Poisonous books

By Jakob Povl Holck, Bertil F. Dorch,, Bjarke Jørgensen, Alexandra Alvis, Vanessa Haight Smith, Gwenaelle M. Kavich, Kimberly A Harmon, Thomas Delbey, Kaare Lund Rasmussen

Efforts to read medieval manuscript waste recycled as bookbinding material in the sixteenth and seventeenth centuries have resulted in the chemical analysis of four books housed at the University Library of Southern Denmark and the Smithsonian Libraries in Washington DC. Four green coloured book bindings have been investigated by optical microscopy, micro X-ray fluorescence, X-ray diffraction, Raman spectroscopy, mass spectroscopy, and laser ablation inductively coupled plasma mass spectrometry. … Continue reading Continue reading

Open access: everyone has the right to knowledge

By Bertil F. Dorch

Traditionally, knowledge breakthroughs and scientific discoveries are shared through publication in academic journals. Peer-reviewed and highly competitive, careers are made and broken on the number and impact of these publications. With the complex, long-standing hierarchy of journal ranking, scientific publishing is … Continue reading Open access: everyone has the right to knowledge

Merry work: libraries and citizen science

By Bertil F. Dorch, Thomas Kaarsted, Anne Kathrine Overgaard, Tiberius Ignat , Paul Ayris, Ignasi Labastida i Juan, Susan Reilly

This article highlights important new opportunities for libraries by analysing the roles they could potentially play in citizen science projects. Citizen science is one of the eight pillars of open science identified by the Open Science Policy Platform, an EC Working Group. The authors of the article suggest that roles for libraries wishing to support or engage in citizen science could include contributing to specific skills development; building and maintaining collections of protocols, data forms and educational materials; contributing to making data FAIR; supporting new communication roles; participating in recruitment and helping volunteers to participate in projects; … Continue reading Continue reading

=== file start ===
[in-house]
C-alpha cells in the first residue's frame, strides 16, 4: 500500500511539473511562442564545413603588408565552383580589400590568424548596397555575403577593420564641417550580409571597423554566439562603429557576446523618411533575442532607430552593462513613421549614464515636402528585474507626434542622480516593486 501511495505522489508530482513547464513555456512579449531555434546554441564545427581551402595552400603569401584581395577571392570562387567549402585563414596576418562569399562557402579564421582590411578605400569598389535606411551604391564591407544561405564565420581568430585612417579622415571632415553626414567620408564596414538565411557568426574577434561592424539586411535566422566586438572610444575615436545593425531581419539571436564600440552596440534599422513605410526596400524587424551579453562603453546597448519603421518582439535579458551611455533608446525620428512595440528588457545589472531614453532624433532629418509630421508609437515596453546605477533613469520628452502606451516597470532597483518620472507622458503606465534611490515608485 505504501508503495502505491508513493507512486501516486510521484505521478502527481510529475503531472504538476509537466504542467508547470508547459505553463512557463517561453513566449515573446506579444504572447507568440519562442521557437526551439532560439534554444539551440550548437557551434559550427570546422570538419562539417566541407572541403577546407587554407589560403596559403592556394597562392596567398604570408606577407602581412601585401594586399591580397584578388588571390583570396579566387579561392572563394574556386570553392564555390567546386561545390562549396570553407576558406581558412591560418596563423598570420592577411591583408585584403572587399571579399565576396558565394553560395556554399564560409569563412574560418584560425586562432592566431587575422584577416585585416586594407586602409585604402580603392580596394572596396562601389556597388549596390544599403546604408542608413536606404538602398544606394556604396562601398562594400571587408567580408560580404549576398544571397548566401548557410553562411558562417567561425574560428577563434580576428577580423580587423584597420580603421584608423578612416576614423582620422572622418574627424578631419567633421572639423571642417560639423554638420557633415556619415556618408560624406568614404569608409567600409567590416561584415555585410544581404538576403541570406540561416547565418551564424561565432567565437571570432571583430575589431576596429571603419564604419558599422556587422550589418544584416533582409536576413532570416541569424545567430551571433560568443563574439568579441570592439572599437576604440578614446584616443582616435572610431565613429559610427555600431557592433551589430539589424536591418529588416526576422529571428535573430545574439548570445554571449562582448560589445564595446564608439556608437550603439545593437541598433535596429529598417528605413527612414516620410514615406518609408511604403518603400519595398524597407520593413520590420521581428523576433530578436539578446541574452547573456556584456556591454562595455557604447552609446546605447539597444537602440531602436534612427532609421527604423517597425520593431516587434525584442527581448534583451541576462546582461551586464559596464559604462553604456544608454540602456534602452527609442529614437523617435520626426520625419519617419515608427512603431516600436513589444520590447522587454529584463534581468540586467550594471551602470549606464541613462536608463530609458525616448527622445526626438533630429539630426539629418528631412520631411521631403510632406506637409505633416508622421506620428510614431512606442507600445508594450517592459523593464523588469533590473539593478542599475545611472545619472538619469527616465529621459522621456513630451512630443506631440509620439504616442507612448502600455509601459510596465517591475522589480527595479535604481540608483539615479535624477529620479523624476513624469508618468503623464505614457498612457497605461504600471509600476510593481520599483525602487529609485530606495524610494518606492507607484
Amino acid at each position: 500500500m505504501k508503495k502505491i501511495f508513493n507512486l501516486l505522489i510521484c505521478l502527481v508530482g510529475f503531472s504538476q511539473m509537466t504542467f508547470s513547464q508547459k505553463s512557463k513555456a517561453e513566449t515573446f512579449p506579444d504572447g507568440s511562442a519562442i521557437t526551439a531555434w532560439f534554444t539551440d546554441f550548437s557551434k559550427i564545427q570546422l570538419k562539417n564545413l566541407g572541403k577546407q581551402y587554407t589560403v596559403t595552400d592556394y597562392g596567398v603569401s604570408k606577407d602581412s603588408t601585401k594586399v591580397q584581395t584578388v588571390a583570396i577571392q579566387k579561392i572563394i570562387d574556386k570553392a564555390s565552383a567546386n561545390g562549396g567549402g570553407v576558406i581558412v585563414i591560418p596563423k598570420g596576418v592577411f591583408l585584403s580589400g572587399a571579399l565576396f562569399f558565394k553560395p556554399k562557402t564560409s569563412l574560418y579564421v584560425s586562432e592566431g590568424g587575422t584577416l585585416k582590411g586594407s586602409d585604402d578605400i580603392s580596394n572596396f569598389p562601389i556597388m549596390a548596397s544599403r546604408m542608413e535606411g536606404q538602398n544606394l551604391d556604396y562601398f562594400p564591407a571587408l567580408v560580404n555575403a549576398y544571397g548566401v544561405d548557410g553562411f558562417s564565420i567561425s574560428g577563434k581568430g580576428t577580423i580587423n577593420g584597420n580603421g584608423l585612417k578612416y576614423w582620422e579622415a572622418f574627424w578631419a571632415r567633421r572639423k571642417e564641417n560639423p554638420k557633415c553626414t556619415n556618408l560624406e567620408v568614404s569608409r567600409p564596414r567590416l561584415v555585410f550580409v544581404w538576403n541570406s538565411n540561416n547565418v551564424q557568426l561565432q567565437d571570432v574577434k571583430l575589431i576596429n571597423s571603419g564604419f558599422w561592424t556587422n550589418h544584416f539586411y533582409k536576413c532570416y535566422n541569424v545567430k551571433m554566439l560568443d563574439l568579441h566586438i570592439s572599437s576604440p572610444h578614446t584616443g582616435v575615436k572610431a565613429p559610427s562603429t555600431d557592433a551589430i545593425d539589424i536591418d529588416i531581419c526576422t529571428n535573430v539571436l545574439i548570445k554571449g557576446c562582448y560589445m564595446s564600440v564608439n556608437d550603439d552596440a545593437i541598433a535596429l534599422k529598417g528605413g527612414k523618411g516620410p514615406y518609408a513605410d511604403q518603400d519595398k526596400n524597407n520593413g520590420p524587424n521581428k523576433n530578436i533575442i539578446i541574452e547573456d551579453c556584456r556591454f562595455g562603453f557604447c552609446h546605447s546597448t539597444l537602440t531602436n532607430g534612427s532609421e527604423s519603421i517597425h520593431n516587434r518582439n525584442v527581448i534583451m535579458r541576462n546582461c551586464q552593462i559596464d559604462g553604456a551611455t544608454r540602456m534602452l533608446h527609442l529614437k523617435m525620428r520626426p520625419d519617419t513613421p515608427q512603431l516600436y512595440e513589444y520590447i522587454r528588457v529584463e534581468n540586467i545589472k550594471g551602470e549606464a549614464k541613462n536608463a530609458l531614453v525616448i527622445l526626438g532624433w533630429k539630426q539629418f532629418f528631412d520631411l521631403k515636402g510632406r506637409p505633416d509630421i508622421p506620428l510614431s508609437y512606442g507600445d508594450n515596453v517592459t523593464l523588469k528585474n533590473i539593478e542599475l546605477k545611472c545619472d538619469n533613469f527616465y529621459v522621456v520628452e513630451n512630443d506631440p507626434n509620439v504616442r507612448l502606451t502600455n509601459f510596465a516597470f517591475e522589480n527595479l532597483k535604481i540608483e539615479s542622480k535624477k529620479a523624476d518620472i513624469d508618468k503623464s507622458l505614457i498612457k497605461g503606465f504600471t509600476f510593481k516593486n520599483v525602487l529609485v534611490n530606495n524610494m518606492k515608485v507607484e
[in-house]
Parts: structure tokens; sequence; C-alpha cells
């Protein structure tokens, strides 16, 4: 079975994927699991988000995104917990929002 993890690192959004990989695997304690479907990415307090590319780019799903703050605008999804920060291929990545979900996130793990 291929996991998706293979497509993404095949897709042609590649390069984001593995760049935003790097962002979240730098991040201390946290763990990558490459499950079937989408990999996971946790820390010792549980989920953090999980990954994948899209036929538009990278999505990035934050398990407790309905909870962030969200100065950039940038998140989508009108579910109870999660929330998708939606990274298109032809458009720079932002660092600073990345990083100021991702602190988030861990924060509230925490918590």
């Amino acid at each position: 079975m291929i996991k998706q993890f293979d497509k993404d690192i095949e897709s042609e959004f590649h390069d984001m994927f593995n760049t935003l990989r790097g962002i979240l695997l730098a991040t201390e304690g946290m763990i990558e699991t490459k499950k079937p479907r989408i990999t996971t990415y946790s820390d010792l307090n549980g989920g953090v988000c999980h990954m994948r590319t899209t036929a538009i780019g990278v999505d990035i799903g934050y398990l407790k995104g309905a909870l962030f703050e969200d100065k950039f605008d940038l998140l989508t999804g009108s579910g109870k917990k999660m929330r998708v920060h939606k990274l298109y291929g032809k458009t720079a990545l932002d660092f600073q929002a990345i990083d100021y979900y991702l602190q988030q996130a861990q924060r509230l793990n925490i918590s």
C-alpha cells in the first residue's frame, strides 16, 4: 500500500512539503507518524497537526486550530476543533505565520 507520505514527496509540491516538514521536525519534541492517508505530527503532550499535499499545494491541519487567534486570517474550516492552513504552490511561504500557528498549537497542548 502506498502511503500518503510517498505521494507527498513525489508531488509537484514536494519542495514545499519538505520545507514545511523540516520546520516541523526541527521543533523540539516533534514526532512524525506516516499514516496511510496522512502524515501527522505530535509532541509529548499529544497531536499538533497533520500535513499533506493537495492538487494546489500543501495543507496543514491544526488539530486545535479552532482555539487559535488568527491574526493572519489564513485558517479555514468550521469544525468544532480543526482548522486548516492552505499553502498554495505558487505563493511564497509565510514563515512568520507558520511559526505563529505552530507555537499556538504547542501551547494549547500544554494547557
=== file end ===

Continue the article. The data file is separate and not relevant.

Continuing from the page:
The Cost of Astronomy: Publishing fees in astronomy: Is something rotten in the case of Denmark?

By Bertil F. Dorch

Using Scopus and national sources, I have investigated the evolution of the cost of publishing in Danish astronomy on a fine scale over a number of years. I find that the number of publications per year from Danish astronomers increased by a factor of four during 15 years: naturally, the corresponding potential cost of publishing must have increased similarly. The actual realized cost of publishing in core journals are investigated for a high profile Danish astronomy research institutions. … Continue reading Continue reading

Applying Bourdieu’s Field Theory to Analyze the Changing Status of the Research Librarian

By Charlotte Wien & Bertil F. Dorch

Research librarians no longer need to perform as many of the traditional the chores of the research library. This is due to many factors like digitalization, changing research policies and changes in researchers’ behaviour. With these changes also comes a demand for new skills.… Continue reading Continue reading

Contraditing Incentives for Research Collaboration

By Charlotte Wien, Bertil F. Dorch & Asger V. Larsen

This study describes the Danish publication award system (BFI), investigates whether its built-in incentives have had an effect on publication behavior at the University of Southern Denmark, and discusses the possible future implications on researcher incentives should universities wish to measure BFI on the individual level.
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